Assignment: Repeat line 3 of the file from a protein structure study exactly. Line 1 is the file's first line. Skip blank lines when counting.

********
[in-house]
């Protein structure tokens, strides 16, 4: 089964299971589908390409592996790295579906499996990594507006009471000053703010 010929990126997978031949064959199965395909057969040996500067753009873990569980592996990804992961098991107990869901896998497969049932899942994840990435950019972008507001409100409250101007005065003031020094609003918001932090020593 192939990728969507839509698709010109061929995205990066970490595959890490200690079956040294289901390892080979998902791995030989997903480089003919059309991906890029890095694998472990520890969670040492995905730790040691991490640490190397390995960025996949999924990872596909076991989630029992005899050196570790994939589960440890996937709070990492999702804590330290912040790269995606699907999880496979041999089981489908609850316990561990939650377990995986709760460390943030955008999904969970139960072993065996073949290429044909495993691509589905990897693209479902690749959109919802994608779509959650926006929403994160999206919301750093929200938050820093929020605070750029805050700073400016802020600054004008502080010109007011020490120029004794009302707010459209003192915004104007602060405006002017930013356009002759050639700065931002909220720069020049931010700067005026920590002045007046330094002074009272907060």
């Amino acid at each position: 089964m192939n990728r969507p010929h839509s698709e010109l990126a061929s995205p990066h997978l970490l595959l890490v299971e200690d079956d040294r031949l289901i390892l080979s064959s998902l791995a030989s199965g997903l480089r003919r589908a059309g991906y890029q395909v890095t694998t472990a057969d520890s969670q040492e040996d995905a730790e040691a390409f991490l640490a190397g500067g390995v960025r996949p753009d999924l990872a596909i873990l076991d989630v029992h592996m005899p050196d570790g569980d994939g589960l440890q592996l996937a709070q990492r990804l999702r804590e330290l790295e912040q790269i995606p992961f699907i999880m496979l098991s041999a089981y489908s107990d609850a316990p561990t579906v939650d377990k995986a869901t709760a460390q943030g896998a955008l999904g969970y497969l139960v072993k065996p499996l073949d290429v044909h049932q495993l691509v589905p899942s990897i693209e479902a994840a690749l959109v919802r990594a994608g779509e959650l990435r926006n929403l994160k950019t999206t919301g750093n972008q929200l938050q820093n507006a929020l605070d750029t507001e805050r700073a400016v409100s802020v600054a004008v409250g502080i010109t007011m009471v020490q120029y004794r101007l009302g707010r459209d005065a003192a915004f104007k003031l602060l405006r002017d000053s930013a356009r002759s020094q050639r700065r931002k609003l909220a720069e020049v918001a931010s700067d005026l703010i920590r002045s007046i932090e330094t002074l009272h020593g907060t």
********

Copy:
């Amino acid at each position: 089964m192939n990728r969507p010929h839509s698709e010109l990126a061929s995205p990066h997978l970490l595959l890490v299971e200690d079956d040294r031949l289901i390892l080979s064959s998902l791995a030989s199965g997903l480089r003919r589908a059309g991906y890029q395909v890095t694998t472990a057969d520890s969670q040492e040996d995905a730790e040691a390409f991490l640490a190397g500067g390995v960025r996949p753009d999924l990872a596909i873990l076991d989630v029992h592996m005899p050196d570790g569980d994939g589960l440890q592996l996937a709070q990492r990804l999702r804590e330290l790295e912040q790269i995606p992961f699907i999880m496979l098991s041999a089981y489908s107990d609850a316990p561990t579906v939650d377990k995986a869901t709760a460390q943030g896998a955008l999904g969970y497969l139960v072993k065996p499996l073949d290429v044909h049932q495993l691509v589905p899942s990897i693209e479902a994840a690749l959109v919802r990594a994608g779509e959650l990435r926006n929403l994160k950019t999206t919301g750093n972008q929200l938050q820093n507006a929020l605070d750029t507001e805050r700073a400016v409100s802020v600054a004008v409250g502080i010109t007011m009471v020490q120029y004794r101007l009302g707010r459209d005065a003192a915004f104007k003031l602060l405006r002017d000053s930013a356009r002759s020094q050639r700065r931002k609003l909220a720069e020049v918001a931010s700067d005026l703010i920590r002045s007046i932090e330094t002074l009272h020593g907060t």